Topographic position amplifies consequences of short-interval stand-replacing fires on postfire tree establishment in subalpine conifer forests

Tyler J. Hoecker, Winslow D. Hansen, Monica G. Turner

    Research output: Contribution to journalArticlepeer-review

    Abstract

    Stand-replacing fires burned at 100 to 300-year intervals for millennia in subalpine conifer forests of western North America, but forests are burning more frequently as climate warms. Postfire tree regeneration is reduced when young forests reburn before recovering from previous fires or when drought occurs during postfire years. However, whether seedling vulnerabilities to harsh microclimate conditions may be amplified in short-interval (<30 years) fires is unclear. We conducted a field experiment to answer three questions: (1) How do germination, survival, and establishment of lodgepole pine (Pinus contorta var. latifolia) and Douglas-fir (Pseudotsuga menziesii var. glauca) vary by aspect following high-severity, short-interval fires? (2) What environmental factors control germination, survival, and establishment of both species? (3) Based on our experimental evidence, what proportion of available seed would be expected to establish across landscapes that burned in these short-interval fires? One year postfire, we planted seeds of both species in north-facing, south-facing and flat plots at four sites across the Greater Yellowstone Ecosystem (Wyoming, USA). Soil microclimate was monitored continuously. Seed germination and seedling survival were measured every two weeks during the following growing season and at the beginning and end of the second growing season. Germination did not vary with aspect but increased with early-season soil moisture and temperature. Survival and establishment were low on south-facing aspects (<1% of seeds established for both species) and declined with warmer soil temperatures and drier soils. For lodgepole pine, we predicted establishment rates of <1% of available seed over 25% of the reburned landscape. Soil temperatures in short-interval fires were 2˚C warmer than similar areas of long-interval fire, with maximum temperatures frequently exceeding 40 °C. Topographic variation will mediate the consequences of short-interval fire for seedling establishment, leading to patchier tree regeneration as climate warming raises the likelihood of short-interval fires.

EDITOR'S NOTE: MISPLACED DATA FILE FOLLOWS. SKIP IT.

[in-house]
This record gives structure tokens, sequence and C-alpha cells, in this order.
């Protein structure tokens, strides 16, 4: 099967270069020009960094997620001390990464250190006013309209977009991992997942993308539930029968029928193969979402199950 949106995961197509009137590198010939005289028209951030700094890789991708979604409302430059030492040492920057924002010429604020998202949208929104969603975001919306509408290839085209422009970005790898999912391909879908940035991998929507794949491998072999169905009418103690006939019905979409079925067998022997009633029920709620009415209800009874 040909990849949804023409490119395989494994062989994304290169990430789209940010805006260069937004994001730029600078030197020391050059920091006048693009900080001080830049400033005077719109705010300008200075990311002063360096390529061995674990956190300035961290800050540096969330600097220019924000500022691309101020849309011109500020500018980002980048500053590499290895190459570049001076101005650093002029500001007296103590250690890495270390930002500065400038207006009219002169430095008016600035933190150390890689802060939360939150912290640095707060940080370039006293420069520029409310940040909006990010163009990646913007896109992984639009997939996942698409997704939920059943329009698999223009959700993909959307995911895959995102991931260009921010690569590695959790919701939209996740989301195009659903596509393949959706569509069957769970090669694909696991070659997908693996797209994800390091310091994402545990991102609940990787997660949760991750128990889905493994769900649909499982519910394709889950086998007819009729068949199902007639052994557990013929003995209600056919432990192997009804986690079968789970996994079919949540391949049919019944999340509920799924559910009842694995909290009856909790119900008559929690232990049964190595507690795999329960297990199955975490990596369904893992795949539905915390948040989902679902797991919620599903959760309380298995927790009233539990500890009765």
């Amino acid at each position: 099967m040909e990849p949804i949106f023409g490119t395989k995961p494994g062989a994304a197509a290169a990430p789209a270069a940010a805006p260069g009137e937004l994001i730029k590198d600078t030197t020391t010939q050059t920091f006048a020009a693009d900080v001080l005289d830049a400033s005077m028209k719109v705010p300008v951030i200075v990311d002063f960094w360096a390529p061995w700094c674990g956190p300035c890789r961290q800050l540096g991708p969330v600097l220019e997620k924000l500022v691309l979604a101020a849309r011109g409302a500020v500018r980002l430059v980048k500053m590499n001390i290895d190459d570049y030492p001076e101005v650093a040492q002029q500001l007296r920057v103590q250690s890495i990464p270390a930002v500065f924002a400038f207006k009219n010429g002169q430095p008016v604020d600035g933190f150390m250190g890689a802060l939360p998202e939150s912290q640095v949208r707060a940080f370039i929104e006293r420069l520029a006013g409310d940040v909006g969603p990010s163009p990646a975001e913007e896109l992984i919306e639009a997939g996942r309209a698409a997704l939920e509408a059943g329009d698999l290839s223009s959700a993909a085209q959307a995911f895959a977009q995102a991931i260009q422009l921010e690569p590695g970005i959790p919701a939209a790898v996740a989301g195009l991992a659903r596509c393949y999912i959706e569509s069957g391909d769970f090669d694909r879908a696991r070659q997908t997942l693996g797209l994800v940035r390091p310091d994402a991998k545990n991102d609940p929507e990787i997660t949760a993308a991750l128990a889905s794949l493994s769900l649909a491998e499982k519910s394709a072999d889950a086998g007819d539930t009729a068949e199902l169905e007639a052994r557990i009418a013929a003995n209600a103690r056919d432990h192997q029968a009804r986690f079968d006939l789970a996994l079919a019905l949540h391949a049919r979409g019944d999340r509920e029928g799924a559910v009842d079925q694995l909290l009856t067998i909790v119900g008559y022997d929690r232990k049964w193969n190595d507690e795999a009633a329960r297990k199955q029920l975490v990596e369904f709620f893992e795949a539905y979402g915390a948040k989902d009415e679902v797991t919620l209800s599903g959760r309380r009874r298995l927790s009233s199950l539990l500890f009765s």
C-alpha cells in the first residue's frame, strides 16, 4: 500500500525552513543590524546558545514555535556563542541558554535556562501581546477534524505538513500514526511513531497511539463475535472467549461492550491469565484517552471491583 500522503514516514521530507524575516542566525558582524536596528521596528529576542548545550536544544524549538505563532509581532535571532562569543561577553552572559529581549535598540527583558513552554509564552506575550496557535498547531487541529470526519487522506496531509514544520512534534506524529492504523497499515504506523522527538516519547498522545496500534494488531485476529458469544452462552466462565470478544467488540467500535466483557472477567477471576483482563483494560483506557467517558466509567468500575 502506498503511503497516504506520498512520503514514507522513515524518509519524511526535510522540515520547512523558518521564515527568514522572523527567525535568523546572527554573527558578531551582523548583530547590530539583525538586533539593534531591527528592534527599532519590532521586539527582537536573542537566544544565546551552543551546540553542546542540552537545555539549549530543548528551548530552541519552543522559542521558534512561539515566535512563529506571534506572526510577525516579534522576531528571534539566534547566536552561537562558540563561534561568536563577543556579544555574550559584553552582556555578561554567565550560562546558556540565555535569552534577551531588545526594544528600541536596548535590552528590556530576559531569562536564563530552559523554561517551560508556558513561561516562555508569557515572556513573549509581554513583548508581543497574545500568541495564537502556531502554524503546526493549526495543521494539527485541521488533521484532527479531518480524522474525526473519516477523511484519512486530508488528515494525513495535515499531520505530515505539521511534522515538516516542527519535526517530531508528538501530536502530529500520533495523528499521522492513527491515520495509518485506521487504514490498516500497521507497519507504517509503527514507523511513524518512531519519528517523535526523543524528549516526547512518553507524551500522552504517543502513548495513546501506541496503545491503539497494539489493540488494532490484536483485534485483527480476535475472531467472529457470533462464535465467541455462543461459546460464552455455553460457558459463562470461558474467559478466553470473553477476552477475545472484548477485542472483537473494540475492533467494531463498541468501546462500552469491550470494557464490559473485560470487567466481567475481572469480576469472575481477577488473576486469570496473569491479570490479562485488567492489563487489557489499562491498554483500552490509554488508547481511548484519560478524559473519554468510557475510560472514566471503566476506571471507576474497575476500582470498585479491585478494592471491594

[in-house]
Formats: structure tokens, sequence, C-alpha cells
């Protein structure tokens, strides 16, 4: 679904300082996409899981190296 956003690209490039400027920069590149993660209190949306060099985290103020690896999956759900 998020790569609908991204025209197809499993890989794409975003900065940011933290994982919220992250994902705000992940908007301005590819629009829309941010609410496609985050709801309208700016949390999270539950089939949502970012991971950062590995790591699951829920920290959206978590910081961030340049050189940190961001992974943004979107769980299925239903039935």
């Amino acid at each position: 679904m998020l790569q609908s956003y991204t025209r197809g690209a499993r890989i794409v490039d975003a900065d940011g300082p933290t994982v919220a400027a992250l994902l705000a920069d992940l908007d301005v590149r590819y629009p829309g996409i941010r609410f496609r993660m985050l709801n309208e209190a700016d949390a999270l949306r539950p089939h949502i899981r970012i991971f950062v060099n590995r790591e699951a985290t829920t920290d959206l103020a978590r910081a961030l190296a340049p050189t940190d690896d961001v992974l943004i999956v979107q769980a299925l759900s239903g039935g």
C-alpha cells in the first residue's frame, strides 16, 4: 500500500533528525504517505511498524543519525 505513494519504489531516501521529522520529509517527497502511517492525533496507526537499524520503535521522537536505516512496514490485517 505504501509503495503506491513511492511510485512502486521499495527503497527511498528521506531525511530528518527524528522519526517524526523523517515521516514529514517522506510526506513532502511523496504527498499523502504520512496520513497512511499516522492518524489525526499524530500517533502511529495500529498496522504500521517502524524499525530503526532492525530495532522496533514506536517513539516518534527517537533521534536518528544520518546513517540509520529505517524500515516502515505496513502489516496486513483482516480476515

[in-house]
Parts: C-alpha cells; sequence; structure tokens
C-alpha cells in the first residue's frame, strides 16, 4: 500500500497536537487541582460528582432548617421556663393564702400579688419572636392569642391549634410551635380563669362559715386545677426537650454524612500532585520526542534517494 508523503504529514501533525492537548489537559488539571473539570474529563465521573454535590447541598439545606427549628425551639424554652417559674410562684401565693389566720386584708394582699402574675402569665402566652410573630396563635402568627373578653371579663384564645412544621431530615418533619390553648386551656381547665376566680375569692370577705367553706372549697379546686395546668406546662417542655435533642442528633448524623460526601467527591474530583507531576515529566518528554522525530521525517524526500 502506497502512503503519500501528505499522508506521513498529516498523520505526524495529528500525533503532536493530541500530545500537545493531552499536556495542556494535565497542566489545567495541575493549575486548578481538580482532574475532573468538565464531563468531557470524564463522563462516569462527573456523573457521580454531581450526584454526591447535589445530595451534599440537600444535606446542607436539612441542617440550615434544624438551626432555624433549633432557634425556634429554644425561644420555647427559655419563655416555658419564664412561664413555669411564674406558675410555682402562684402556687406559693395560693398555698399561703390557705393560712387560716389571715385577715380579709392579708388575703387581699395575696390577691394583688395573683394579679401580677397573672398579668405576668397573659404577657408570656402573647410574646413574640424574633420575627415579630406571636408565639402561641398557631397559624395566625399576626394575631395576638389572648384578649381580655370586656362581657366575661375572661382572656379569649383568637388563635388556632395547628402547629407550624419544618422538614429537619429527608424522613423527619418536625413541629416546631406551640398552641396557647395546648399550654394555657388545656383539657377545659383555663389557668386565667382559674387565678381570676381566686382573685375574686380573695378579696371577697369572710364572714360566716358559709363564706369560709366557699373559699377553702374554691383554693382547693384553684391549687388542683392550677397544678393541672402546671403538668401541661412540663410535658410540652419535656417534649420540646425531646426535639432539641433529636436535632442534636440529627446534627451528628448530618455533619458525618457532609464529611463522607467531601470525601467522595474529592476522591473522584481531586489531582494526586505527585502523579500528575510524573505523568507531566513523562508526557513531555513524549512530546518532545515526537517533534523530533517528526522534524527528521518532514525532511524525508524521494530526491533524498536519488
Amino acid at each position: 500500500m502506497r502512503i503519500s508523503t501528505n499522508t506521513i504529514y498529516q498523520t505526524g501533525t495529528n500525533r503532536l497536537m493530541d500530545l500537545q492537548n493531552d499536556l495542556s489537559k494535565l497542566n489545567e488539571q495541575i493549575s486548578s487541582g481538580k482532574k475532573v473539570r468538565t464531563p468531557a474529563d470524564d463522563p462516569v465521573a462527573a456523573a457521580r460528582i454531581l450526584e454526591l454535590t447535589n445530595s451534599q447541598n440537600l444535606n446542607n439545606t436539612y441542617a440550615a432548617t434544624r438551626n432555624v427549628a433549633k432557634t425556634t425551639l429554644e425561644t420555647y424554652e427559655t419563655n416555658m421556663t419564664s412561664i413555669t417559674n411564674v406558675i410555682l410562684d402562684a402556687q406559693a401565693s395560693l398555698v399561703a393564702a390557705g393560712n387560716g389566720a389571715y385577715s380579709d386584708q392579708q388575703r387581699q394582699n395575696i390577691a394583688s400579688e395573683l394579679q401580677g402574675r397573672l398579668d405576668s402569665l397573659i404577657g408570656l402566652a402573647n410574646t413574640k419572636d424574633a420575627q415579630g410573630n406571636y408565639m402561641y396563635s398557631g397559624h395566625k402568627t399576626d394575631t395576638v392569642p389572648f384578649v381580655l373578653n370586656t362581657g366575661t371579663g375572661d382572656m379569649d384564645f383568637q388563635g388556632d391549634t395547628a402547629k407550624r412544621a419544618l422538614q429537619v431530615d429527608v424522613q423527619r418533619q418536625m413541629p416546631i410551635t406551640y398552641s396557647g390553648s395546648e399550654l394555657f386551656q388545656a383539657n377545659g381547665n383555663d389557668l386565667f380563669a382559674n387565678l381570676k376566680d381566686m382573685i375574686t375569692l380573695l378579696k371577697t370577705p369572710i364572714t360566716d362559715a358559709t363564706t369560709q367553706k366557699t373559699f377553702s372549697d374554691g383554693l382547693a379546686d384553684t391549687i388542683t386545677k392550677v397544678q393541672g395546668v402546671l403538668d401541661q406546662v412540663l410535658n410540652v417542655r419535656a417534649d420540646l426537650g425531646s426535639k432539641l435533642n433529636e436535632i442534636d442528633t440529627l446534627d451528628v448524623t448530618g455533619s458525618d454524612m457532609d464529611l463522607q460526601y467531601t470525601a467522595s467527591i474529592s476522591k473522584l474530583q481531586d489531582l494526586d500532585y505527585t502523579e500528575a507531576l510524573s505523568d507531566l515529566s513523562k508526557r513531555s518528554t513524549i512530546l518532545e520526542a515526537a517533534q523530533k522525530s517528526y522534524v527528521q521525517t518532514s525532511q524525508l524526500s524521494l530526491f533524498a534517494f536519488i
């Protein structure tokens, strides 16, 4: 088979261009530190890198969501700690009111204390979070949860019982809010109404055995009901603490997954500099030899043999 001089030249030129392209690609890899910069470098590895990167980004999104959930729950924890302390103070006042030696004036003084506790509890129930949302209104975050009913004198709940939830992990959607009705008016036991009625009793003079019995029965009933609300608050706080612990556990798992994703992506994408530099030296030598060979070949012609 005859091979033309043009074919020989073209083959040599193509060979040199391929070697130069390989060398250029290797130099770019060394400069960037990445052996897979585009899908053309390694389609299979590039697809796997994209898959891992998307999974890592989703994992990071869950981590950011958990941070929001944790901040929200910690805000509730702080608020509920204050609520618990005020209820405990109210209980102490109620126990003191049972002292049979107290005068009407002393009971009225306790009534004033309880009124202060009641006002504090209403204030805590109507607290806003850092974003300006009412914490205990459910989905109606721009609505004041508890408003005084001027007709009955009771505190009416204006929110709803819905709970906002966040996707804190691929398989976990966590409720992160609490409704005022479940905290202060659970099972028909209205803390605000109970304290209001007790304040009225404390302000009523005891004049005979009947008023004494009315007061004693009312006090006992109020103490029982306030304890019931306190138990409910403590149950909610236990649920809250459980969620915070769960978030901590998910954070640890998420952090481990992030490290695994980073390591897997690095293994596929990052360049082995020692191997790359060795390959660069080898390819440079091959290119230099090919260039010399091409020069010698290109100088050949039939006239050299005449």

Original languageEnglish
    Article number118523
    JournalForest Ecology and Management
    Volume478
    DOIs
    StatePublished - Dec 15 2020

    Keywords

    • Aspect
    • Disturbance interactions
    • Douglas-fir
    • Fire
    • Lodgepole pine
    • Microclimate
    • Seed germination
    • Seedling survival

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